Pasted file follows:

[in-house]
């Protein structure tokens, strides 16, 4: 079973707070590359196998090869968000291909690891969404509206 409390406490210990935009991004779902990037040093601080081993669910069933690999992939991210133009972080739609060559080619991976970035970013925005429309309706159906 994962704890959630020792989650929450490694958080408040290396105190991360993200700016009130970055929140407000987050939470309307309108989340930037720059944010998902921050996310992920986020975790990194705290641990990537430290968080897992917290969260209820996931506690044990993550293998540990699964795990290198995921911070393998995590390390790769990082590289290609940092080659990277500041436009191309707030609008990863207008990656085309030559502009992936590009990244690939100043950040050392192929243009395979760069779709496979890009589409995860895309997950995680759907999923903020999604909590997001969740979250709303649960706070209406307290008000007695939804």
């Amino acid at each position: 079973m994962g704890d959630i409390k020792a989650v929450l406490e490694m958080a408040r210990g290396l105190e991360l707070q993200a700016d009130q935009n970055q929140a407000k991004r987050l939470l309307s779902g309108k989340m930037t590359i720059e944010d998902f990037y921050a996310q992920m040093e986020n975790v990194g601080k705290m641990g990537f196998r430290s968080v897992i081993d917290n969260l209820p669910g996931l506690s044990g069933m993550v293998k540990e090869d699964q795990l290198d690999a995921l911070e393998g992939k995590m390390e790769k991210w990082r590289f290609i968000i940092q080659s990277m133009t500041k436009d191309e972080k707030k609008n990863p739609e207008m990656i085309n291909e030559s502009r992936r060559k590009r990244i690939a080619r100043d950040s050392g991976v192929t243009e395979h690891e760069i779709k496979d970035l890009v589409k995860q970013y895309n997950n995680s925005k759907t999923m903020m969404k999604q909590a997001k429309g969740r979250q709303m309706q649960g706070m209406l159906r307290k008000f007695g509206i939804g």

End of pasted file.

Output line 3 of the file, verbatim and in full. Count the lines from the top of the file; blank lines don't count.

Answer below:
């Amino acid at each position: 079973m994962g704890d959630i409390k020792a989650v929450l406490e490694m958080a408040r210990g290396l105190e991360l707070q993200a700016d009130q935009n970055q929140a407000k991004r987050l939470l309307s779902g309108k989340m930037t590359i720059e944010d998902f990037y921050a996310q992920m040093e986020n975790v990194g601080k705290m641990g990537f196998r430290s968080v897992i081993d917290n969260l209820p669910g996931l506690s044990g069933m993550v293998k540990e090869d699964q795990l290198d690999a995921l911070e393998g992939k995590m390390e790769k991210w990082r590289f290609i968000i940092q080659s990277m133009t500041k436009d191309e972080k707030k609008n990863p739609e207008m990656i085309n291909e030559s502009r992936r060559k590009r990244i690939a080619r100043d950040s050392g991976v192929t243009e395979h690891e760069i779709k496979d970035l890009v589409k995860q970013y895309n997950n995680s925005k759907t999923m903020m969404k999604q909590a997001k429309g969740r979250q709303m309706q649960g706070m209406l159906r307290k008000f007695g509206i939804g």